After 1 year hit, I began to ask myself – What if I worked for myself full-time?

career journeyCelebrating my 1 year anniversary of hosting networking events

Do Well Dress Well has become this magical thing in my life. It has brought me so much joy and happiness in ways I can’t even begin to explain. When I talk about my growth plans, my heart actually swells with excitement. But, I never realized how much that was noticeable to others as so many people have asked me “so why don’t you just run DWDW full-time?”

Every single time, I’d brush them off. No, I want to build my career. No, I want to save money. No, I just bought a house. I felt like it just wasn’t something I could do.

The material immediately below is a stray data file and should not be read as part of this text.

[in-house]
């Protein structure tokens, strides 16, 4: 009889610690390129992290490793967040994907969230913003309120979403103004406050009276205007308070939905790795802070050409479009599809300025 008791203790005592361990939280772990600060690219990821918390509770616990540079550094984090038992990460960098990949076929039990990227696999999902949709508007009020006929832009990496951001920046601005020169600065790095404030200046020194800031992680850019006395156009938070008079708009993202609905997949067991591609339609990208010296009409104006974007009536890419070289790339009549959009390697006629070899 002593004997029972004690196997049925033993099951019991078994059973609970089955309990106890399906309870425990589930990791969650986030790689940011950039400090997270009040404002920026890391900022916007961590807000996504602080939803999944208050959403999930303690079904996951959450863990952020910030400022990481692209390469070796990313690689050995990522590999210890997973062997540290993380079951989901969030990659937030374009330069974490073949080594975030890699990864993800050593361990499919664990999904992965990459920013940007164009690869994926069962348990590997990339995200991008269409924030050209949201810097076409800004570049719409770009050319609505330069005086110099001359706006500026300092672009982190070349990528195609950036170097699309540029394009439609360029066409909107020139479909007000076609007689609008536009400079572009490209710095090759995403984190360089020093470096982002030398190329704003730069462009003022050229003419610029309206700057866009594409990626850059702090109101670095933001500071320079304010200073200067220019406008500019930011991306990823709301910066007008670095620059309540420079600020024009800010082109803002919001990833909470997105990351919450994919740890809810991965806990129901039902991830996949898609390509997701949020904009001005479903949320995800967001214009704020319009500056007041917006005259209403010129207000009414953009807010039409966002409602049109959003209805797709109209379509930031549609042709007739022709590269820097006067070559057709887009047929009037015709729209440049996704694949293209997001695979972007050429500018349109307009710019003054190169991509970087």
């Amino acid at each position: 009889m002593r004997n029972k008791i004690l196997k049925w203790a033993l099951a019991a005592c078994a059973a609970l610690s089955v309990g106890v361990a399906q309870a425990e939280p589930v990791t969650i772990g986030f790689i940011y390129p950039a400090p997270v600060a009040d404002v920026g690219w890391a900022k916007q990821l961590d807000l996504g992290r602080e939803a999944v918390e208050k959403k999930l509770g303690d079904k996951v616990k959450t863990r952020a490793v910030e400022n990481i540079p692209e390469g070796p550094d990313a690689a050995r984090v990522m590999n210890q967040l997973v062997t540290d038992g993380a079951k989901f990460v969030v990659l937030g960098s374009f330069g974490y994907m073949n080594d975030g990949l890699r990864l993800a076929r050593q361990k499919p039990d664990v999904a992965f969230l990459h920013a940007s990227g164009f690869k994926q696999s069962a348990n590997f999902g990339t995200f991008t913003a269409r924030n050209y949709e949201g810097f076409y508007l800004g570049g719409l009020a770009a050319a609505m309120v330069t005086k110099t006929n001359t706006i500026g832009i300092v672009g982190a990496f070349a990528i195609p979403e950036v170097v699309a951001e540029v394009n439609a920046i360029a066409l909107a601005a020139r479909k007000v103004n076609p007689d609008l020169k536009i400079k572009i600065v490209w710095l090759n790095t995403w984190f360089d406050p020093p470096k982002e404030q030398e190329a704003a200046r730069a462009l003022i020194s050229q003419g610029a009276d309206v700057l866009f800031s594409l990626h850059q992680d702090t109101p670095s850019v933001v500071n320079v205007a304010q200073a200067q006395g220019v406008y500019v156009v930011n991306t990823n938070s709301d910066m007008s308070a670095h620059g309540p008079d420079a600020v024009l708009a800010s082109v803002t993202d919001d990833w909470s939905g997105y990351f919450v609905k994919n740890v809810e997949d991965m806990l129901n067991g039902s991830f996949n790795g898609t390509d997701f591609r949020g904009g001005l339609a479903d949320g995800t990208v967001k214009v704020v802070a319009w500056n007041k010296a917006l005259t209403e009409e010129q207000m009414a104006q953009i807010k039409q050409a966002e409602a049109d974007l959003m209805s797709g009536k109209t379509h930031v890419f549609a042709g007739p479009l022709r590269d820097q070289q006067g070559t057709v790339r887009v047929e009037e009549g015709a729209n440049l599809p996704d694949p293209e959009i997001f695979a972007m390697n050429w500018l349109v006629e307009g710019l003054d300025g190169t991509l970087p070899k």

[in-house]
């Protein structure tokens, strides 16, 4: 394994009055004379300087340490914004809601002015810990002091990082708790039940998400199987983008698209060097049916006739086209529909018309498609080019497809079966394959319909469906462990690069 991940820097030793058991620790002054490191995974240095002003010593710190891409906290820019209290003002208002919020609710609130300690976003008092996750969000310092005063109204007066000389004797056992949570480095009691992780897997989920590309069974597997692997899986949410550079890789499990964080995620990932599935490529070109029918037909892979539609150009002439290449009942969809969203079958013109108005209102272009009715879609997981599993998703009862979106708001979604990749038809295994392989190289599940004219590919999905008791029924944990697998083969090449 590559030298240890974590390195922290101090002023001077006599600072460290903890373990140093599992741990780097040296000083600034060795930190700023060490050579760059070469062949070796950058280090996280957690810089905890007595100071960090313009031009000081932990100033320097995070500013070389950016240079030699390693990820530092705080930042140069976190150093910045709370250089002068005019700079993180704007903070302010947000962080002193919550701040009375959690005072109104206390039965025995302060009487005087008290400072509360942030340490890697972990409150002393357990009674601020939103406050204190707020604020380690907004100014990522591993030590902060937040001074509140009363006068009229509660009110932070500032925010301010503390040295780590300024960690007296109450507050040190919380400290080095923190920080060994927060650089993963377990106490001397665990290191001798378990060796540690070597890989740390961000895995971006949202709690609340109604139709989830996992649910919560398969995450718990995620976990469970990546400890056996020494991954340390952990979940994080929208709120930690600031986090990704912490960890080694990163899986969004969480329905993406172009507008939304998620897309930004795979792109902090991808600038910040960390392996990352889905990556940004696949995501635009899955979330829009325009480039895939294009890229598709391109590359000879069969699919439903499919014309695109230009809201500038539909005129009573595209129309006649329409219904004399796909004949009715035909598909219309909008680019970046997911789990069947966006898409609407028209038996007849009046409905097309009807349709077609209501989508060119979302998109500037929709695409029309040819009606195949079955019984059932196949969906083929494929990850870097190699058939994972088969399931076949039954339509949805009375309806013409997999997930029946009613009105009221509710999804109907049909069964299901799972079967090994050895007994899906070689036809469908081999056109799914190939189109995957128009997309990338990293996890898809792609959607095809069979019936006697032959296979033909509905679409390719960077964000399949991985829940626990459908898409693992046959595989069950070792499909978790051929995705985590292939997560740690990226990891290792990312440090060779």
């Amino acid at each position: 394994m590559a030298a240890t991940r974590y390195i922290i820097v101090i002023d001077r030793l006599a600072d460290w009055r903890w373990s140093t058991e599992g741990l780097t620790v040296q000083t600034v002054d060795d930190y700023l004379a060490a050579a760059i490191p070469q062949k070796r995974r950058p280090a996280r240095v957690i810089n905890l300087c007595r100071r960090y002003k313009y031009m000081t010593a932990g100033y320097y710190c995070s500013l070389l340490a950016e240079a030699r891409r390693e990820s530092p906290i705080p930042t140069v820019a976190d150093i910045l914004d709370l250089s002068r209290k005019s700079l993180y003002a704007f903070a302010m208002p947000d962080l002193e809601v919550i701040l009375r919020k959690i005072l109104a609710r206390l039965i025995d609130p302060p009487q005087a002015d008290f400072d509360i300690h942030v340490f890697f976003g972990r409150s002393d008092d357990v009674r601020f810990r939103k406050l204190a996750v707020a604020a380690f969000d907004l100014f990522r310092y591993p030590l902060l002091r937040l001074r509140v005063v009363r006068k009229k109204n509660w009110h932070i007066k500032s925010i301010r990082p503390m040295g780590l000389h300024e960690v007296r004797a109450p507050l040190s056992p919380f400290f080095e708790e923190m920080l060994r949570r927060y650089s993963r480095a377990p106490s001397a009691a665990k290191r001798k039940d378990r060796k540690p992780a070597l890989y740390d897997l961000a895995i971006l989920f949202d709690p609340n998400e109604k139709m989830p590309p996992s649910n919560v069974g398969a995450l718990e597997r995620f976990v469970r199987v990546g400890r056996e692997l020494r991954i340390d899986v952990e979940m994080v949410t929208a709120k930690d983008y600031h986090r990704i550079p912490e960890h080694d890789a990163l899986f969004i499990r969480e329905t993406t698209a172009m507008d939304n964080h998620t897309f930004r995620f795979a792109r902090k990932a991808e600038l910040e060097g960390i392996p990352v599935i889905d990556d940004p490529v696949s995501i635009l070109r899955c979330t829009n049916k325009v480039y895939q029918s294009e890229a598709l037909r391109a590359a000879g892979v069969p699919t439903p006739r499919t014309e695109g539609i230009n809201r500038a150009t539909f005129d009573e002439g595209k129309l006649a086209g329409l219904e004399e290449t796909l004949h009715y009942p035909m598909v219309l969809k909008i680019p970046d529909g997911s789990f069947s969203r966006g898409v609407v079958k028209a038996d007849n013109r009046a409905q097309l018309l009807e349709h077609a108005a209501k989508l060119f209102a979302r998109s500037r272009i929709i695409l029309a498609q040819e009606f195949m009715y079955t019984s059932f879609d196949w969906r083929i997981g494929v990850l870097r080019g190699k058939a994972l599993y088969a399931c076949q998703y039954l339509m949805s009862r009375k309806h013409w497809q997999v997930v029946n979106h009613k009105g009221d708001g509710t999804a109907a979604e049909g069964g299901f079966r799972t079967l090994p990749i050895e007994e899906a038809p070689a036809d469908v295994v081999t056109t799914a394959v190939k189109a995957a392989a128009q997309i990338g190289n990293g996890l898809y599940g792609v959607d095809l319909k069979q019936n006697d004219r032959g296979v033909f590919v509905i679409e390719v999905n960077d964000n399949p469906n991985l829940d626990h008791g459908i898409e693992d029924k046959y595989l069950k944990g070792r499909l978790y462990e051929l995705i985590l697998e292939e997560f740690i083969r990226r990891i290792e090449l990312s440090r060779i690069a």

At the same time, it’s something that I wanted more than anything. I felt as though my career growth was always in everyone else’s control, but mine. The “corporate” world wasn’t working out for me and maybe it was just a sign that I was meant to become my own boss. I truly felt as though I was stuck between a rock and a hard place. I could go out on my own, an option that I was sure would be difficult both emotionally and most certainly financially, or I could stay in my “9-5” and continue to feel frustrated – an option that felt just as (if not, more) difficult to accept as entrepreneurship.

Economic changes have shifted as risk has shifted from organizations to individuals. People are now forced to become more active in managing their own career growth and retirement. (source: workischanging.ca)

I went back and forth and had a lot of emotional breakdowns. I felt like my hunger for entrepreneurship was wrong. I would get angry at myself for not being happy for what I had. By most standards, my life was pretty secure and traditional. So why am I now trying to mess that up?